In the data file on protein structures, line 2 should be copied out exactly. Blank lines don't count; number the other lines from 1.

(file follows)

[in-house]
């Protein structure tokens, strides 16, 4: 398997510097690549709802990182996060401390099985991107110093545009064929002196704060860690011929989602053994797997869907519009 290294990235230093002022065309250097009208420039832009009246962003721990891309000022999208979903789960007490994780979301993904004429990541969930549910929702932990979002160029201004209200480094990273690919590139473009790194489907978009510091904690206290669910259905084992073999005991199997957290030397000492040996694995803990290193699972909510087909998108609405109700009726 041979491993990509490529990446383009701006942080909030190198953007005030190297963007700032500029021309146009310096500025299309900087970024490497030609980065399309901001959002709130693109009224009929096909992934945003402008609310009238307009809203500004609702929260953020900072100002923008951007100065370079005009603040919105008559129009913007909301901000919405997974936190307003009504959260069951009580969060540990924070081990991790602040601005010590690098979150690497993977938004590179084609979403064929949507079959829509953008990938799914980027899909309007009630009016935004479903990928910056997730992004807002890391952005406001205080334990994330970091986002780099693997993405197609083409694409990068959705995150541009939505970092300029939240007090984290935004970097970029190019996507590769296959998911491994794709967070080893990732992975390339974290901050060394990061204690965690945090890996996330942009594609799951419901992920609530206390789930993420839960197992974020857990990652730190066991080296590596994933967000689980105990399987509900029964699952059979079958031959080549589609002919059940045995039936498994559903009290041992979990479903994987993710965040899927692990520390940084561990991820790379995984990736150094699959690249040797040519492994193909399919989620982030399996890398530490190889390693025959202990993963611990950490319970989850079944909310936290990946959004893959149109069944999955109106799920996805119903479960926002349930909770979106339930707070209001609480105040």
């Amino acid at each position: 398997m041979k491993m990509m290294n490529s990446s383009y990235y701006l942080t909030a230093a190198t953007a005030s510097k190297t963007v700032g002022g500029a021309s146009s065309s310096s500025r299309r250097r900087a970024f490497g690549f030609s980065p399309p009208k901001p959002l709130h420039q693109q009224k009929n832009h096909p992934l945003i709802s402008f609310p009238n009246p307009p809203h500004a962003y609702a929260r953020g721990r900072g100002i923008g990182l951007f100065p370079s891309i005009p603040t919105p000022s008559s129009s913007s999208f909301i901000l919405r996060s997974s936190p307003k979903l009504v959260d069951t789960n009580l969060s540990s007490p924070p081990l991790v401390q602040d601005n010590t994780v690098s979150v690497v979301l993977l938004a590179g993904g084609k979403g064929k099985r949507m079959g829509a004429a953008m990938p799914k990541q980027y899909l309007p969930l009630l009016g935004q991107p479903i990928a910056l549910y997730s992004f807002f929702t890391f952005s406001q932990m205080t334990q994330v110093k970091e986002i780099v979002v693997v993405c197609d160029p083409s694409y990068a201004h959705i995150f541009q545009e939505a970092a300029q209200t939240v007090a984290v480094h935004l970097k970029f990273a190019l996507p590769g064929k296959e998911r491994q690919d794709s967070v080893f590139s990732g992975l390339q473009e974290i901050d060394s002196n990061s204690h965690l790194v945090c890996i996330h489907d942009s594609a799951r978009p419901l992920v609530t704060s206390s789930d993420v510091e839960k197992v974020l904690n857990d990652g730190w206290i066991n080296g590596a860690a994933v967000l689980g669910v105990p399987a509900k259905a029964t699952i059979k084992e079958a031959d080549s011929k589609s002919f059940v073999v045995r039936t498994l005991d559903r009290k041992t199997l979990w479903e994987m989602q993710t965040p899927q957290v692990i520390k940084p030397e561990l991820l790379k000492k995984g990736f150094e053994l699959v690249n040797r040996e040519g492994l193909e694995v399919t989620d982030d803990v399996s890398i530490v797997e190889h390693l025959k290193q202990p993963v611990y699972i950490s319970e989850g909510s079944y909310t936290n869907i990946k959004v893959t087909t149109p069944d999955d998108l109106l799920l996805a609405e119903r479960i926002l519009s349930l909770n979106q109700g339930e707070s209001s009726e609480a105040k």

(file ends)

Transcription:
């Protein structure tokens, strides 16, 4: 398997510097690549709802990182996060401390099985991107110093545009064929002196704060860690011929989602053994797997869907519009 290294990235230093002022065309250097009208420039832009009246962003721990891309000022999208979903789960007490994780979301993904004429990541969930549910929702932990979002160029201004209200480094990273690919590139473009790194489907978009510091904690206290669910259905084992073999005991199997957290030397000492040996694995803990290193699972909510087909998108609405109700009726 041979491993990509490529990446383009701006942080909030190198953007005030190297963007700032500029021309146009310096500025299309900087970024490497030609980065399309901001959002709130693109009224009929096909992934945003402008609310009238307009809203500004609702929260953020900072100002923008951007100065370079005009603040919105008559129009913007909301901000919405997974936190307003009504959260069951009580969060540990924070081990991790602040601005010590690098979150690497993977938004590179084609979403064929949507079959829509953008990938799914980027899909309007009630009016935004479903990928910056997730992004807002890391952005406001205080334990994330970091986002780099693997993405197609083409694409990068959705995150541009939505970092300029939240007090984290935004970097970029190019996507590769296959998911491994794709967070080893990732992975390339974290901050060394990061204690965690945090890996996330942009594609799951419901992920609530206390789930993420839960197992974020857990990652730190066991080296590596994933967000689980105990399987509900029964699952059979079958031959080549589609002919059940045995039936498994559903009290041992979990479903994987993710965040899927692990520390940084561990991820790379995984990736150094699959690249040797040519492994193909399919989620982030399996890398530490190889390693025959202990993963611990950490319970989850079944909310936290990946959004893959149109069944999955109106799920996805119903479960926002349930909770979106339930707070209001609480105040």